Yeah, which will pass the state's challenge down to the local level. Look, this is why the governor's call I absolutely agree with that. I just penned an op-ed that ran this week in my hometown newspaper, “Newsday”. Washington needs to do more. We appreciate what Chuck Schumer and our congressional delegation have been doing thus far to deal with the cost of the pandemic, in terms of cost impact. Help for small businesses, for hospitals, education. However, we still have this big potential budget gap in our state budget and our localities as well. Part of the relief package targeted money to localities, 500,000 population or more. That's New York City and a half dozen localities in New York State. So you have so many other cities, counties, towns, villages in New York State that can't participate in that relief right now. The next iteration, and we know this week, they've been moving again to provide more money for small businesses and, and hospitals and for testing. But the next iteration of federal help, absolutely must include money to help states plug their budget hole because if the states can't plug the budget hole, it gets passed down to the localities, just as you pointed out, and the localities, we can't leave them hanging as well. And Alan, you know, well, so many of these local public servants are on the frontlines of dealing with this public health emergency. We can't afford to leave them hanging. We can't afford to have layoffs in essential services. That's what will happen. And Alan, what Mitch McConnell said this week…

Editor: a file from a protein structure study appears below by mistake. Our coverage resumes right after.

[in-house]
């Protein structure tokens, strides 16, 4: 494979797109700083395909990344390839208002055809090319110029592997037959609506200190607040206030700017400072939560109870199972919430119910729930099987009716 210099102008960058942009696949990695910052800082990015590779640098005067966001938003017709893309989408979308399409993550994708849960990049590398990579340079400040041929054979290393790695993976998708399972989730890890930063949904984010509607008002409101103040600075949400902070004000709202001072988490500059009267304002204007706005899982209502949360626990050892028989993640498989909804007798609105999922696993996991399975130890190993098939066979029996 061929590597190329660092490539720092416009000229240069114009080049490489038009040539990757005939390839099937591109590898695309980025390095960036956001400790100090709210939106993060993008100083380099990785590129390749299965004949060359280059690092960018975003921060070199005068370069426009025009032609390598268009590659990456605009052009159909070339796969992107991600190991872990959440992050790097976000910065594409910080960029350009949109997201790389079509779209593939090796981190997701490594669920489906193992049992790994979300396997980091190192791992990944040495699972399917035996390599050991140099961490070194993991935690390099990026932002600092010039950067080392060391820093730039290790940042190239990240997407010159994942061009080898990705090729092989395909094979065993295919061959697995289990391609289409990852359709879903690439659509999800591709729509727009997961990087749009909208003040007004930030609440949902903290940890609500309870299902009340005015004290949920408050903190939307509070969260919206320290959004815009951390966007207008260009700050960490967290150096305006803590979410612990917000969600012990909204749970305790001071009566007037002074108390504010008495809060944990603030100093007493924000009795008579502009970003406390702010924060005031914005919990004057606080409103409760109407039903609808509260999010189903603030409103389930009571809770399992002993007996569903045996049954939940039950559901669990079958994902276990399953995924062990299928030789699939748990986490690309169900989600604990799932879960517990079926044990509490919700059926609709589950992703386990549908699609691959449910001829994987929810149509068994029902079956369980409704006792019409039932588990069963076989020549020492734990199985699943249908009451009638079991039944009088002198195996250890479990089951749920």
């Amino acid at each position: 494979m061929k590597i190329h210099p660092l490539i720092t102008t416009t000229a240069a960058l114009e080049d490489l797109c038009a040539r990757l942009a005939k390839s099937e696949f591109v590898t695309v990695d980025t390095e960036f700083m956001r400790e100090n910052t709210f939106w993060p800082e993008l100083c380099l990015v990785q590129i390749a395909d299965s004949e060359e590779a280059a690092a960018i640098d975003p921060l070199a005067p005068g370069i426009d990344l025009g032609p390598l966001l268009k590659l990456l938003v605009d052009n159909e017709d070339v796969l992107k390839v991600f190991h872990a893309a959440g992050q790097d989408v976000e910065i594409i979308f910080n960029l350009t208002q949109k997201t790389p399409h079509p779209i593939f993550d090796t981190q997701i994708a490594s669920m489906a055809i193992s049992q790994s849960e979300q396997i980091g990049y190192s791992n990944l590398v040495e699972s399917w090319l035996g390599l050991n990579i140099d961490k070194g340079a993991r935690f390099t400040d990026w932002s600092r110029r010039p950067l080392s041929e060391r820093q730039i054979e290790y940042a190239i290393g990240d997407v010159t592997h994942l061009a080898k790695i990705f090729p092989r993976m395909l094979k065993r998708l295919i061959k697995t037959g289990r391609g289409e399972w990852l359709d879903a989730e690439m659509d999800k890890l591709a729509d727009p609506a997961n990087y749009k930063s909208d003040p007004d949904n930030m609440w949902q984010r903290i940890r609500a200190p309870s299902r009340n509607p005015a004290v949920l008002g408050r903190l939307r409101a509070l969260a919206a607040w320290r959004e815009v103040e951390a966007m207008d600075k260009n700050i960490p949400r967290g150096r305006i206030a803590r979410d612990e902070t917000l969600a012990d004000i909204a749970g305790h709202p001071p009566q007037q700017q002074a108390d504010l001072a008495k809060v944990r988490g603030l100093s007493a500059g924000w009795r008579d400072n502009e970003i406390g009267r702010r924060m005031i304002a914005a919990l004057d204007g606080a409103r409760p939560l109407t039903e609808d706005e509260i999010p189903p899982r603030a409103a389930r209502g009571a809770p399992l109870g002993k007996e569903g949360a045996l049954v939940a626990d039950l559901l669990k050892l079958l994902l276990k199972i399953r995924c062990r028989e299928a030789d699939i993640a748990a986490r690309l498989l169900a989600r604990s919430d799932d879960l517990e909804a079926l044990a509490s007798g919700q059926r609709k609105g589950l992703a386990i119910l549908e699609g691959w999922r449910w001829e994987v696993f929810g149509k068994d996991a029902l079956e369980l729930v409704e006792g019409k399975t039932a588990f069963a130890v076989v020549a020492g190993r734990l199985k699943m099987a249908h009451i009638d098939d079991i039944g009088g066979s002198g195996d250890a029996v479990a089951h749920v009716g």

I was just gonna go there.

Okay, go there. I'm ready.